Liz Smith, the veteran gossip columnist known as the ‘doyenne of dish’, has died aged 94. Continue reading
Mick LaSalle, film critic for the San Francisco Chronicle and a champion of Pre-Code cinema, has often praised the few surviving film performances of Jeanne Eagels, who made her name in the theatre. Perhaps the best-known is her first ‘talkie’, The Letter, later remade with Bette Davis. Many viewers today are impressed by the raw power of Jeanne’s acting. In his regular ‘Dear Mick’ column, LaSalle answers an Oakland reader’s question: ‘Do you think that it’s possible to compare the quality of acting between generations?‘
Great acting has a truth, on its own terms, that may inevitably be influenced by its period in history, but which is grounded within the actor — it’s the actor’s truth … A perfect example of this is Jeanne Eagels in The Letter (1929). It’s a wild, mannered, crazy-over-the-top performance, with echoes of an earlier stage tradition. But you can’t take your eyes off her, because she is putting it all on the line and holding nothing back. You finish that movie, and it’s like Jeanne Eagels has just hit you in the face.
You can read more about her remarkable talent in Jeanne Eagels: A Life Revealed.
As I write, the hardcover edition of Jeanne Eagels: A Life Revealed is currently available for just £10.13 on Amazon UK – which is less than half the original price, and over £6 cheaper than the paperback. For readers abroad, it’s now £13.81 from the Book Depository (with free shipping to most countries.) I don’t know how long this bargain offer will last, so if you haven’t bought a copy yet, get it while you can!
It’s hard to believe that two years have passed since Jeanne Eagels: A Life Revealed was published. I feel immensely proud to have been part of bringing her unjustly neglected legacy back to the spotlight, and will be eternally grateful to my writing partner, Eric M. Woodard, for giving me that opportunity. Continue reading
Thanks to my readers for your continued support and have a very happy holiday, whether you’re at home, at work or far away. (And if all you want for Christmas is to settle down with a good book, Jeanne Eagels: A Life Revealed is now available on Kindle.)
John Cecil Pringle was born on July 10, 1897, in Logan, Utah. His parents were both stock company actors, and after their divorce his mother married Walter Gilbert. After many years on the road, the family settled in California. Jack, as he was nicknamed, began working at Thomas Ince’s studio in 1915, graduating from bit parts to more substantial roles over the next five years. He married Olivia Burwell in 1918, but they separated a year later. Continue reading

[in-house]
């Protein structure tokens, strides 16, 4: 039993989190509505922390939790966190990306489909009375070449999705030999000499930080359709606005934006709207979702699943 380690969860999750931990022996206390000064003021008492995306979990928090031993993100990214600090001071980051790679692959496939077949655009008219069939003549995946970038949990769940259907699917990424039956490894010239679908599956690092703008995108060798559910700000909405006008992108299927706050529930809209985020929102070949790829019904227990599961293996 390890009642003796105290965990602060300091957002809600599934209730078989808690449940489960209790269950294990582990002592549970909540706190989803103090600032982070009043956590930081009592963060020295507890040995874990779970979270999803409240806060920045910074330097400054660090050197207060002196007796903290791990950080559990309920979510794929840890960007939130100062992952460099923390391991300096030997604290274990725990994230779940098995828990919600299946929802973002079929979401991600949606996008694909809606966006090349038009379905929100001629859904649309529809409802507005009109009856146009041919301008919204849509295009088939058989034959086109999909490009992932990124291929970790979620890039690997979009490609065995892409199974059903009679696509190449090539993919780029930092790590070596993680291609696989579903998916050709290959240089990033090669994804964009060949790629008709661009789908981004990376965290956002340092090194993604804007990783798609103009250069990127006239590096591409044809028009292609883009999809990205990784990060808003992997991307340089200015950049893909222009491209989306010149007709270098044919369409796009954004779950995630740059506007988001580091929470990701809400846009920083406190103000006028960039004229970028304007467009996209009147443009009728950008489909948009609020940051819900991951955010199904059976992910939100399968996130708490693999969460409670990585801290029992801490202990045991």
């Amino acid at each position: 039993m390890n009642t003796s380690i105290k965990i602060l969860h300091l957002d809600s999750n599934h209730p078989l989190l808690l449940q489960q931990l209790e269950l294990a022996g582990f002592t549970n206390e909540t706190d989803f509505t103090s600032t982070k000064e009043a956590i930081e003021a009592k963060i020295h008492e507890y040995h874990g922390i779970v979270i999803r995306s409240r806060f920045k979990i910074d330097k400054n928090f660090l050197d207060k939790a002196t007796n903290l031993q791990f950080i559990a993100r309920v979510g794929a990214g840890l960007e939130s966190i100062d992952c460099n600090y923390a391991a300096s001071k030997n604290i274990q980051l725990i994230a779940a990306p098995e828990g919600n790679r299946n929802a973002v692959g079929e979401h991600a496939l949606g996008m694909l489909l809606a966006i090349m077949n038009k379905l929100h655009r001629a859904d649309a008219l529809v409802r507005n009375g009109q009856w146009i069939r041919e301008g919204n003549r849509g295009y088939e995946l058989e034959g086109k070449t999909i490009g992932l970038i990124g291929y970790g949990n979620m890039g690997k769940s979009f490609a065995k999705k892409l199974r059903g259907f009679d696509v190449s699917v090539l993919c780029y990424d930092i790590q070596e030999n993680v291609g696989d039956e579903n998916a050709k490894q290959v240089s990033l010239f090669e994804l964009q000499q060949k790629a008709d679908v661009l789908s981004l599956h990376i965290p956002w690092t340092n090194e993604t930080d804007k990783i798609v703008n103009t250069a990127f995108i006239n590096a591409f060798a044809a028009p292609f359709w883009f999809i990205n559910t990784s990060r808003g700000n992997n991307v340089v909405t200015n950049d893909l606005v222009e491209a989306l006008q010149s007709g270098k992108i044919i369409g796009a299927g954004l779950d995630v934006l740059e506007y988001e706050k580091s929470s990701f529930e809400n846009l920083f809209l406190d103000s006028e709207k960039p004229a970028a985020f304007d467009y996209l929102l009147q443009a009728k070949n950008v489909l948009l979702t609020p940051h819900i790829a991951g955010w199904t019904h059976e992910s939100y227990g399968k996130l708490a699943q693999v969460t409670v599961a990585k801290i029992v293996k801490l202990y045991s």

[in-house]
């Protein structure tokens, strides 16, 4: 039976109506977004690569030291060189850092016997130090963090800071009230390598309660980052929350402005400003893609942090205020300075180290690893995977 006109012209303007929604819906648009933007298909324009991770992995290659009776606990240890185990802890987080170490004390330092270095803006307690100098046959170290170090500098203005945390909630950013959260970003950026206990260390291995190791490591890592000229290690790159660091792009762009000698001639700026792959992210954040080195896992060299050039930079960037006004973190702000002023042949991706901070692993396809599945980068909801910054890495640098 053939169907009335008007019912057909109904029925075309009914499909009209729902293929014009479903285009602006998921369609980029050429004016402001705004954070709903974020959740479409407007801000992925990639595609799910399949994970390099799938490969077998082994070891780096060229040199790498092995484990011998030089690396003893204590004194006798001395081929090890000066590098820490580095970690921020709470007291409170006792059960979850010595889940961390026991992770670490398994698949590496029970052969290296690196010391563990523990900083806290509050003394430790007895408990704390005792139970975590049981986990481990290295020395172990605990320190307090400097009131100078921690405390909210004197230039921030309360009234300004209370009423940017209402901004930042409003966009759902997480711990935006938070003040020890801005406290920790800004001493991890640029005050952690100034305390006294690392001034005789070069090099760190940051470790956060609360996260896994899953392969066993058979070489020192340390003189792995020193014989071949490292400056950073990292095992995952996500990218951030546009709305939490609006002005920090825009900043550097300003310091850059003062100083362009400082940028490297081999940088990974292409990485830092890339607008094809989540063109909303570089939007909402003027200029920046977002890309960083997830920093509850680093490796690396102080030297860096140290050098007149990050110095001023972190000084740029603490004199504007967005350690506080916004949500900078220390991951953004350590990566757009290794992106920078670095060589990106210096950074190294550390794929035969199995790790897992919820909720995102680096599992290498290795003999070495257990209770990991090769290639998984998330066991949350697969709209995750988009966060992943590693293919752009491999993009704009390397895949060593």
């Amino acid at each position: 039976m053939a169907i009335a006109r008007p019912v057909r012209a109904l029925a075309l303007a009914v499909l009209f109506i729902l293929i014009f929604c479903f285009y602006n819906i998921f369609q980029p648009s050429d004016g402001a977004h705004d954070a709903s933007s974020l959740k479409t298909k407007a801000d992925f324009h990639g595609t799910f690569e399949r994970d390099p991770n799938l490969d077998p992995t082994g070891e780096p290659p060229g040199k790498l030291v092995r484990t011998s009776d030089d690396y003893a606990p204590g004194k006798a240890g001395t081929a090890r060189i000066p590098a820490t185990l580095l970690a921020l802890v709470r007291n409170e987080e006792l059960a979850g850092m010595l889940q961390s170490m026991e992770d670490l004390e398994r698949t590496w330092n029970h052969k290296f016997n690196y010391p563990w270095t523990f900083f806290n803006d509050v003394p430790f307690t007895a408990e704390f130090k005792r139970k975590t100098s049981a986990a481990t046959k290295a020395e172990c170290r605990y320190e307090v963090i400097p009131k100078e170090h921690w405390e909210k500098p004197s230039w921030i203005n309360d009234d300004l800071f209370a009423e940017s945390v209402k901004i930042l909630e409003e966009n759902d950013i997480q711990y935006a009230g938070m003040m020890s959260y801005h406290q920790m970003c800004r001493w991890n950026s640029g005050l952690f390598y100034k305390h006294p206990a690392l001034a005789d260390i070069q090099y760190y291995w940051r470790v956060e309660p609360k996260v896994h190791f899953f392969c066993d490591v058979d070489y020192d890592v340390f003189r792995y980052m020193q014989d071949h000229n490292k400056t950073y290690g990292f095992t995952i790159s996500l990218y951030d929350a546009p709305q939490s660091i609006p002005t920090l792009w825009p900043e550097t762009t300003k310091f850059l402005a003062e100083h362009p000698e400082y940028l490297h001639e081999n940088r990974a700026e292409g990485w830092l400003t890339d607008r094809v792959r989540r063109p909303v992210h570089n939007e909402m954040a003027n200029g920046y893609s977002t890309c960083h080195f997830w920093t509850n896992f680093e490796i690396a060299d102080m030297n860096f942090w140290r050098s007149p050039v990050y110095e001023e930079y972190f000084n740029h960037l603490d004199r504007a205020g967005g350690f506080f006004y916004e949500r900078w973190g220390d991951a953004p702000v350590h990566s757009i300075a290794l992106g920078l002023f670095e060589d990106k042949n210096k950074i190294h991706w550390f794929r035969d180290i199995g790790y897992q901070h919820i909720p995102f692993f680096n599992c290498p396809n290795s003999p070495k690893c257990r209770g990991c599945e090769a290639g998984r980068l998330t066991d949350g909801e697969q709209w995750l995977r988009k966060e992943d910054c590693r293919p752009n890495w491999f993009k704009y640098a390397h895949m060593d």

Anthony Bushell, Barry O'Neill, Colin Clark, Disraeli, Fredric March, George Arliss, Her Cardboard Lover, Jealousy, Jeanne Eagels, Jeanne Eagels: A Life Revealed, Laurence Olivier, Leslie Howard, Marilyn Monroe, The Prince And The Showgirl
Anthony Arnatt Bushell was born in Westerham, Kent on May 19, 1904. He was educated at Magdalen College School, and later Hertford College in Oxford. He was a champion boxer, rower, and member of the Hypocrites Club, infamous for its wild parties. After graduating, Bushell trained at the Royal Academy of Dramatic Art, and made his theatrical debut in Diplomacy (1924), opposite Gerald Du Maurier. Continue reading
Alexander Hamilton, Bette Davis, Darryl F. Zanuck, Disraeli, Florence Arliss, George Arliss, Hamilton, J.M. Barrie, Jeanne Eagels, Jeanne Eagels: A Life Revealed, Knickerbocker Theatre, Maria Reynolds, The Professor's Love Story
Augustus George Andrews was born in London on April 10, 1868. He was educated at Harrow, one of Britain’s leading public schools. He worked for the publishing house owned by his father, William Joseph Arliss Andrews, before leaving at eighteen to pursue a life on the stage. After a long apprenticeship in provincial theatre, George Arliss established himself as a supporting actor in London’s West End. Continue reading
Leslie Howard Steiner was born in Forest Hill, South London, on April 3, 1893. His mother, Lillian Blumberg, came from an upper middle-class family who initially disapproved of her choice of husband, the Hungarian Ferdinand Steiner. The Steiners briefly moved to Vienna, returning to London when the rift was healed. They had four more children, and changed their name to the less Germanic ‘Stainer’ at the outbreak of World War I. Continue reading
A.H. Woods, Actors Equity Association, Actors Fund, Brooklyn, Evening of Happiness, Gilbert Miller, Her Cardboard Lover, Jacques Deval, Jeanne Eagels, Jeanne Eagels: A Life Revealed, Laurette Taylor, Leslie Howard, Montauk Theatre
Loretta Helen Cooney was born in Harlem, New York on April 1, 1883, to Irish parents. Her mother, Elizabeth Dorsey, was the owner of a successful millinery, and the family breadwinner. Loretta had two younger siblings. A gifted mimic, she was encouraged by Elizabeth to pursue a life on the stage, though her father, James Cooney, disapproved. Continue reading